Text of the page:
Suppose I have a probabilistic Turing machine for a language such that $$ x \in A \implies \Pr(M \text{ accepts } x) \ge \frac{1}{n}$$ $$ x \notin A \implies \Pr(M \text{ accepts } x) = 0$$
I want to show that the above language is in $\mathsf{RP}$. In particular, I need a probabilistic Turing machine $N$ such that $$ x \in A \implies \Pr(N \text{ accepts } x) \ge 1 - \frac{1}{2^n}$$ where $n = |x|$.

I tried to construct $N$ such that it runs $M$ multiple times (say $t$ times) and accepts if at least one of the runs accepts. This preserves the one-sided error but I'm not sure if it runs in polynomial time.

I showed that $x \in A \implies \Pr(N \text{ accepts } x) \ge 1 - (1 - \frac{1}{n})^t$.

Now, to show that it is in $\mathsf{RP}$,

$$1 - (1 - \frac{1}{n})^t \ge 1 - \frac{1}{2^n}$$ $$ (1-\frac{1}{n})^t \le \frac{1}{2^n} $$

I am basically stuck at this point and unable to show an upper bound for $t$. I know that it suffices to show that $t$ is polynomial in $n$ but I am not able to prove it. How do I show that $N$ is indeed a polynomial time machine? Or maybe this is not the right approach?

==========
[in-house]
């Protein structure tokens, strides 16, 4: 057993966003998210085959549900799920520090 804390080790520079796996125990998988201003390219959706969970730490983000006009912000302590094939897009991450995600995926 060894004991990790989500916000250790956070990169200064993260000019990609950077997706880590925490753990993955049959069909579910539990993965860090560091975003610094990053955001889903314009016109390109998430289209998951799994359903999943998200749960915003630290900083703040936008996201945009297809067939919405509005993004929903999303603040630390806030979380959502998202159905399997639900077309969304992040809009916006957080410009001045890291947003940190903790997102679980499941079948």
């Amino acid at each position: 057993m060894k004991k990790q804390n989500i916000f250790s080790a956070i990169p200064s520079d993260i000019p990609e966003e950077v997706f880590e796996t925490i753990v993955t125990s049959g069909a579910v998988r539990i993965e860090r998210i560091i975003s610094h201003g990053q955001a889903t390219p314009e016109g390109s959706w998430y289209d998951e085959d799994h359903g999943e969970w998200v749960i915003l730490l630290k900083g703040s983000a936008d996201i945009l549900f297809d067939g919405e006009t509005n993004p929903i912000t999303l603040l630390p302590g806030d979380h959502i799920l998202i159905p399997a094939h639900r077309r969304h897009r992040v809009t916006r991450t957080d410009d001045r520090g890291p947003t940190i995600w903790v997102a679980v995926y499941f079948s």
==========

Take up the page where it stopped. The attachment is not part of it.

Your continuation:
• $\begingroup$ Solve for t. ​ ​ $\endgroup$ – user12859 Feb 11 '17 at 16:09
  • $\begingroup$ @RickyDemer I tried doing that by taking log on both sides, but that is giving me a lower bound for t. $\endgroup$ – skankhunt42 Feb 11 '17 at 16:11
  • $\begingroup$ You don't need an upper bound on what t suffice, you just need an upper bound on what t are necessary. ​ ​ $\endgroup$ – user12859 Feb 11 '17 at 16:15
  • $\begingroup$ @RickyDemer Could you please expand on that? I don't understand. $\endgroup$ – skankhunt42 Feb 11 '17 at 16:19
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    $\begingroup$ You could also use a quadratic with a sufficiently-large coefficient. ​ ​ $\endgroup$ – user12859 Feb 11 '17 at 16:27

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